The nerve fiber connecting a big toe to the brain is not like a solid wire or a continuous piece of thread. There are spaces where nerve fibers meet others and signals are passed from one to another on their way to the brain. These spaces, called synapses, are filled with tiny amounts of chemicals. For the electrical signal to jump across the spaces, perhaps switch to another track, and continue its journey to the brain, the chemicals must change from one side of the gap to the other.

The chemicals involved in such chemical processes are called neurotransmitters. The amount and type of chemicals at the synapses control the transmission of information. From extensive research, it is known that when those chemicals are not right, or get mixed up in some way, the transmission of signals goes haywire, affecting the way the brain reads the signals it receives. When a signal is scrambled because of chemical changes, the brain may interpret the information wrongly, perhaps even in an inappropriate or bizarre fashion.

The reason these chemical changes occur is not known, but many scientists believe that these alterations of normal body chemistry produce the characteristic abnormal thinking and feelings of schizophrenia.The pre frontal cortex is a part of the brain that allows us to make future plans and that is involved in such highly abstract areas as personal responsibility, and self control. This part of the brain goes through the most change.

Teenagers face special risks like drugs and alcohol that can hijack the brain to the chaos of schizophrenia that often strikes in our adolescence years.There are several different brain regions that are responsible for thinking, memory and emotions. The fact that so many regions have been malfunctioning has lead researchers to investigate a part of the brain which coordinates their operations.At the beginning of adolescence the pre frontal cortex goes through a burst of growth. As neurons in a teenage brain reach out to connect to other neurons, much as they do throughout childhood, they either grow stronger or they can wither away. The ones that stay are harder and robust. “Psychosis,” a common condition in schizophrenia, is a state of mental impairment marked by hallucinations, which are disturbances of sensory perception, and/or delusions, which are false yet strongly held personal beliefs that result from an inability to separate real from unreal experiences (http://www.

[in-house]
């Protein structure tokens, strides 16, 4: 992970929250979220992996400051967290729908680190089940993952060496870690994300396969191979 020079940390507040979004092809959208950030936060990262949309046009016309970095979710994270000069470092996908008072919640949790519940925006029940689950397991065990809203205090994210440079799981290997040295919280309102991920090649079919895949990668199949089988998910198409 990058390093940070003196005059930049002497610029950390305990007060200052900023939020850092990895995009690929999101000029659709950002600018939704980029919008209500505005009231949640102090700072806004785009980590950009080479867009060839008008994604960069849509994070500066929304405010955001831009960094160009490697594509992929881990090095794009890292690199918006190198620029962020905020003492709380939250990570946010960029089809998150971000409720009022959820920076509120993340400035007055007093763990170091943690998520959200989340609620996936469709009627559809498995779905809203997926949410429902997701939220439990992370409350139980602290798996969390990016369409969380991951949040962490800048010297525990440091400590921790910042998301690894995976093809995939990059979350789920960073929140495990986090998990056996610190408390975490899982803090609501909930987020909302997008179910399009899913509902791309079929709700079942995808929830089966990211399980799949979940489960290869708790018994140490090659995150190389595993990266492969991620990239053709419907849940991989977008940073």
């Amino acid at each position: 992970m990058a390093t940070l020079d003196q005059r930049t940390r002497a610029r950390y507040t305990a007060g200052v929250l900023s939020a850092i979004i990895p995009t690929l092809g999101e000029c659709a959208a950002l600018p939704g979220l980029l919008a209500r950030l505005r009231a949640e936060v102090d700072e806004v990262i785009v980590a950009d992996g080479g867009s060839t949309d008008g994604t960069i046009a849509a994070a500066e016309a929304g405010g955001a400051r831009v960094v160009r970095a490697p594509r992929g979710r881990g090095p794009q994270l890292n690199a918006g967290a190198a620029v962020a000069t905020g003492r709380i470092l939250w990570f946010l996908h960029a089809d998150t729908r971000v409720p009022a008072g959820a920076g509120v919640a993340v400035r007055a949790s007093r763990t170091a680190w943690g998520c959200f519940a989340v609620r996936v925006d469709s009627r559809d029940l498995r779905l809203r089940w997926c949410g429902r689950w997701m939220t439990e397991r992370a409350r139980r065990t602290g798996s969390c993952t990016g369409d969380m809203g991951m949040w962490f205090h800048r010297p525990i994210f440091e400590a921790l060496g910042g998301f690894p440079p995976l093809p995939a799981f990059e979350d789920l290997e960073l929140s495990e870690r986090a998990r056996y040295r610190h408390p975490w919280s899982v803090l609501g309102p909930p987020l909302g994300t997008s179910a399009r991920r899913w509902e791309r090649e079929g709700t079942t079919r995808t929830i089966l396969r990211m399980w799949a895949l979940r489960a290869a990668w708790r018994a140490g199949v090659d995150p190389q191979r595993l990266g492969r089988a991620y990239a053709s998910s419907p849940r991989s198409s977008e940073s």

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nimh.nih.gov/publicat/ schizoph.htm).In the normal brain, waves of sound falling on the ear, travel as electrical and chemical pulses to the hearing part of the brain, the auditory cortex. Generally surges of signals travel to the thinking region of the brain. Scientists believe that in psychosis the thinking regions fail. Neurons misfire in random and chaotic ways, creating sounds that have no connection to the outside world.

The result is that the perception of sound does not exist. Thus, people that have schizophrenia, hear abnormal, make believe people or voices.Brain Scan of Schizophrenia patient (right) and normal brain (left).